Back on March 6 the Oreo cookie celebrated its 100th anniversary. The cookie was first produced by Nabisco in 1912 in its New York City factory as a response to the Hydrox cookie. IIt has become the most popular cookie sold in the United States over the last century and into the 21st century.
The Oreo cookie has also become an iconic slice of our childhoods and our pop culture.
The Oreo has become part of African-American culture as a derogatory word you call a black person who to their fellow African-Americans has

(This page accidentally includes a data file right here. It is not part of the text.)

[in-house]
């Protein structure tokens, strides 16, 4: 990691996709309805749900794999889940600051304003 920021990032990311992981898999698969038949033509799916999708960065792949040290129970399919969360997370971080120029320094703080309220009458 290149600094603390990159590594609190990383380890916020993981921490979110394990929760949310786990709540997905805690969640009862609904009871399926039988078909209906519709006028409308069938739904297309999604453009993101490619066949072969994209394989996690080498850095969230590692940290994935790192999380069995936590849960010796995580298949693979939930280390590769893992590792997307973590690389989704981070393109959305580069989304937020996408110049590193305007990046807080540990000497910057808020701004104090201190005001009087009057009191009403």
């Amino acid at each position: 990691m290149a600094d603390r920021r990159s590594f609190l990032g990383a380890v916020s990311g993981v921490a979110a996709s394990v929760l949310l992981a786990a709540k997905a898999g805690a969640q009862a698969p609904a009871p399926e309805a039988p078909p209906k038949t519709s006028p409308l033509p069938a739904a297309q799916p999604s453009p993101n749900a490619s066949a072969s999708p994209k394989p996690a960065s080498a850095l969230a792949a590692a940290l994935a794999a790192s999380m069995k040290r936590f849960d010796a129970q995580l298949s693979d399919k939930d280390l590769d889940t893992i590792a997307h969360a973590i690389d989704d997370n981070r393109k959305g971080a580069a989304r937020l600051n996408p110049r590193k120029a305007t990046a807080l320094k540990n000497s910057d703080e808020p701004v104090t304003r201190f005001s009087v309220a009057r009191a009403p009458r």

acquiesced sold outto whiteness and white supremacy and backstabbed the Black community for their own personal gain.
In other words, when you call someone an ‘Oreo’ in the black community you are asserting, like the cookie, they are black on the outside and white on the inside and it’s on like Donkey Kong when you do so.
That’s a post for another time, but as someone who has happily demolished more than her fair share of Oreo cookies during my lifetime, I definitely needed to take some time to recognize the centennial birthday of one of my favorite cookies.